We have made it yet another month and to yet another episode in the continuing saga known as TSQL Tuesday. This month we are being hosted by Steve Jones ( Blog | @Wayoutwest ) of SqlServerCentral fame. Steve has asked us to speak a little bit about business requirements, interpreting those requirements, and some of the pitfalls that may or may not exist in the whole communication process of getting a project done. Now, can somebody please explain the requirements for me?
What issues have you had in interacting with the business to get your job done?
I think a common area that is easily overlooked when it comes to requirements and interpretation of requirements is report creation. A common problem is that there are no defined or written requirements for the creation of a report. When there are inadequate requirements, it is easy to miss the intention of the report and thus frustrate the business group that requested the report. Another problem that can arise is the perceived inaccuracy of a report – even when all business requirements are properly met and signed off by the requesting business group. How can that be? Let me explain.
A recent problem was brought to light that revolved around the creation of two similar reports. The reports were to be used by different business groups and each was requested by a different group. The values in the reports no longer match due to a change requested on ReportA by GroupA. GroupB doesn’t think this is accurate and wants both reports to match. Small problem is that both reports should not produce the exact same results based on requirements and usage. The report for GroupA has some extra requirements and filters placed on it to prevent the users from seeing data about former employees. The report for GroupB is different in that it should show an overall summary for all data, even data of former employees.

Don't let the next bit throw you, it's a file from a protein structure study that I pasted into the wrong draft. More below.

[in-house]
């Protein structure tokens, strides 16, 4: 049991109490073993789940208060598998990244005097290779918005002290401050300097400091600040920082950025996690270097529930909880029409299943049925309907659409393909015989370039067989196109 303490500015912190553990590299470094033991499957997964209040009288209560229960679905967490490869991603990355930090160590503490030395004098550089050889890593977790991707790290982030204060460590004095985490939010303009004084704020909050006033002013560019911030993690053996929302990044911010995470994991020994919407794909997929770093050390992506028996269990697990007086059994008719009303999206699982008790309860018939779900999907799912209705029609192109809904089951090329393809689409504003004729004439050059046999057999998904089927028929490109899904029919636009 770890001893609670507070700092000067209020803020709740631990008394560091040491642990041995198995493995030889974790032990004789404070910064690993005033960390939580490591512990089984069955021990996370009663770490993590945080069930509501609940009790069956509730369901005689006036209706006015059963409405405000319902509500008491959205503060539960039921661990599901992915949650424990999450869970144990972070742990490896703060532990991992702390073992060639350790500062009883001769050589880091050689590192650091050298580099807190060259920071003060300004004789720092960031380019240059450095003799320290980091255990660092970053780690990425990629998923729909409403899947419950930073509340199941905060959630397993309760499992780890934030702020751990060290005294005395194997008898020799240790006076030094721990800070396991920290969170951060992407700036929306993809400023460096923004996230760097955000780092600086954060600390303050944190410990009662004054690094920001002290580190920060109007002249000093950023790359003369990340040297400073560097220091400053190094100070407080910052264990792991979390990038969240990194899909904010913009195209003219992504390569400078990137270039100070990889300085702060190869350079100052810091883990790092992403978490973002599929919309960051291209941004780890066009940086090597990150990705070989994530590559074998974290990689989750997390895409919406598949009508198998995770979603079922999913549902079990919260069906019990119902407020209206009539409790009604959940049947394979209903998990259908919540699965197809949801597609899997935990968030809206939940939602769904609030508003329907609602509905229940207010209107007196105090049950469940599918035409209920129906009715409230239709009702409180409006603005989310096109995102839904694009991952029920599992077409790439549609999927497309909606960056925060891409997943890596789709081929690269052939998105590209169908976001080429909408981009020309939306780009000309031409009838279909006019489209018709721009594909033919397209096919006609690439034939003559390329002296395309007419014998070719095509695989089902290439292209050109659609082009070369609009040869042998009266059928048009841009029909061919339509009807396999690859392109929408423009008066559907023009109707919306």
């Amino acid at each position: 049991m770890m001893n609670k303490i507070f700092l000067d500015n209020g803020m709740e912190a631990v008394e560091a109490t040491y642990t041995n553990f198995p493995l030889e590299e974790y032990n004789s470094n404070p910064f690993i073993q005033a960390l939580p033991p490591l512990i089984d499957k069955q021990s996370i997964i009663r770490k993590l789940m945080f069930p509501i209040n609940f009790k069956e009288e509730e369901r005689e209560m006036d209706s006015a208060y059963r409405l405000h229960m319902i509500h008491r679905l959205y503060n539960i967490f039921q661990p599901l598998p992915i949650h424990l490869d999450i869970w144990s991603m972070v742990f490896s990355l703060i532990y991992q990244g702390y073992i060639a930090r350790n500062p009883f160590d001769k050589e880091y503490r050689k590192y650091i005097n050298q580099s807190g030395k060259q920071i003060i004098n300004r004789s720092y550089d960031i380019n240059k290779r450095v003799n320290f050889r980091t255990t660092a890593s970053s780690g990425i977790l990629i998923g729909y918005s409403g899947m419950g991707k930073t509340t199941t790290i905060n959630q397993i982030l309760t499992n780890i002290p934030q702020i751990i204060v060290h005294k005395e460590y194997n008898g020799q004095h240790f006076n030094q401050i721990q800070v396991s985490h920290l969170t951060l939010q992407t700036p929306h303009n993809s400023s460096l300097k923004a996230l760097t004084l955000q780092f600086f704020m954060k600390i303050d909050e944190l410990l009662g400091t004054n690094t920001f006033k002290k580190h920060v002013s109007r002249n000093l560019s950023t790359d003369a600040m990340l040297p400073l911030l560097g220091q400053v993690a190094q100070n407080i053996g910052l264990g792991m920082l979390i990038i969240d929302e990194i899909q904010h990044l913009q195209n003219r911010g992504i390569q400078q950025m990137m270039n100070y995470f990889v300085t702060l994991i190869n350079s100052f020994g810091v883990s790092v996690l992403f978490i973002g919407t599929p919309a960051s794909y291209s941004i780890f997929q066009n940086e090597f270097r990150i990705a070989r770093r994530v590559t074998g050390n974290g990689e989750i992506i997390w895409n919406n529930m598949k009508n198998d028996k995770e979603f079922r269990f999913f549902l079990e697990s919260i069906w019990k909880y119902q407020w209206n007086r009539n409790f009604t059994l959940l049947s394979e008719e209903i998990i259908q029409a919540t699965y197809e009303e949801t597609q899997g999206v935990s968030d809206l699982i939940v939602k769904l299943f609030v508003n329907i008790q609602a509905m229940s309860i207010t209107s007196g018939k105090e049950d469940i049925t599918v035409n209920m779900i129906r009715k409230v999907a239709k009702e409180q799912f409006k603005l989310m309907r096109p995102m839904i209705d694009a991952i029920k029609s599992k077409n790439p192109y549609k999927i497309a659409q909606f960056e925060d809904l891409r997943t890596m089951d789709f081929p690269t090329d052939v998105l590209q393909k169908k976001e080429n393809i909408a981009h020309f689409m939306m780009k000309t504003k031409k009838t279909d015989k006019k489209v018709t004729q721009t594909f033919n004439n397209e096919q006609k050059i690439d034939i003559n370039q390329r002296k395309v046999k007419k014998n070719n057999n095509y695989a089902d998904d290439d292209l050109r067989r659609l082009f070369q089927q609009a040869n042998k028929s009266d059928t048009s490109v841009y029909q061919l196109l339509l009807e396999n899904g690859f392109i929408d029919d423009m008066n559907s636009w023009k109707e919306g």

Managing business requirements is almost as much about managing the perceptions of the business users as it is understanding what the business truly wants. It is important that you are able to help them understand what it is you will be doing, what you can accomplish, when you can do it, and what impact it may have on other business parts (if they are known). When an issue arises, it is best to approach the business and try to understand what the disconnect is. In the case of the example of two reports outlined, I had to research and test both reports to get a better understanding of what the problem was. Once I did that, then it was a matter of explaining the findings to the business. From there, a discussion between business analyst and the two departments for which the reports serve needs to take place and an agreement made.
This is a rather short and straight-forward entry for this month for TSQL Tuesday. This is a delicate subject and I am sure many people will have many more tales to tell. I think it is most important to approach the business and try to help them understand what you understand from the requirements and get it hammered out before too much development has been done.